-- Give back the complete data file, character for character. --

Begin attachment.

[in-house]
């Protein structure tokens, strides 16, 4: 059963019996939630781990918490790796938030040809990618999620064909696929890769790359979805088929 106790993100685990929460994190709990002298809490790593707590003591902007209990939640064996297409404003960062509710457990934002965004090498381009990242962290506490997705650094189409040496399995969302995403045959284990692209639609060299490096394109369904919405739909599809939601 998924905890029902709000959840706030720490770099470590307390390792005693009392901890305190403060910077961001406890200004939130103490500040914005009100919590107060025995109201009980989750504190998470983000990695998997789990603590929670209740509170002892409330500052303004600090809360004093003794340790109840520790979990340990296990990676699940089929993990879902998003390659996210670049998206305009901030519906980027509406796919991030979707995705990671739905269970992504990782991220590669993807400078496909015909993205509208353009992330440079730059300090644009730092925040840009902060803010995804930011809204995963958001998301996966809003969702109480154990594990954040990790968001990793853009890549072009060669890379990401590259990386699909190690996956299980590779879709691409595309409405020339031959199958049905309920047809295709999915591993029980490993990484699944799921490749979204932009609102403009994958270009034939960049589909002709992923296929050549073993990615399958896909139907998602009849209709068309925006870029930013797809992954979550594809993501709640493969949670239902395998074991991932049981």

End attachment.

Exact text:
[in-house]
């Protein structure tokens, strides 16, 4: 059963019996939630781990918490790796938030040809990618999620064909696929890769790359979805088929 106790993100685990929460994190709990002298809490790593707590003591902007209990939640064996297409404003960062509710457990934002965004090498381009990242962290506490997705650094189409040496399995969302995403045959284990692209639609060299490096394109369904919405739909599809939601 998924905890029902709000959840706030720490770099470590307390390792005693009392901890305190403060910077961001406890200004939130103490500040914005009100919590107060025995109201009980989750504190998470983000990695998997789990603590929670209740509170002892409330500052303004600090809360004093003794340790109840520790979990340990296990990676699940089929993990879902998003390659996210670049998206305009901030519906980027509406796919991030979707995705990671739905269970992504990782991220590669993807400078496909015909993205509208353009992330440079730059300090644009730092925040840009902060803010995804930011809204995963958001998301996966809003969702109480154990594990954040990790968001990793853009890549072009060669890379990401590259990386699909190690996956299980590779879709691409595309409405020339031959199958049905309920047809295709999915591993029980490993990484699944799921490749979204932009609102403009994958270009034939960049589909002709992923296929050549073993990615399958896909139907998602009849209709068309925006870029930013797809992954979550594809993501709640493969949670239902395998074991991932049981």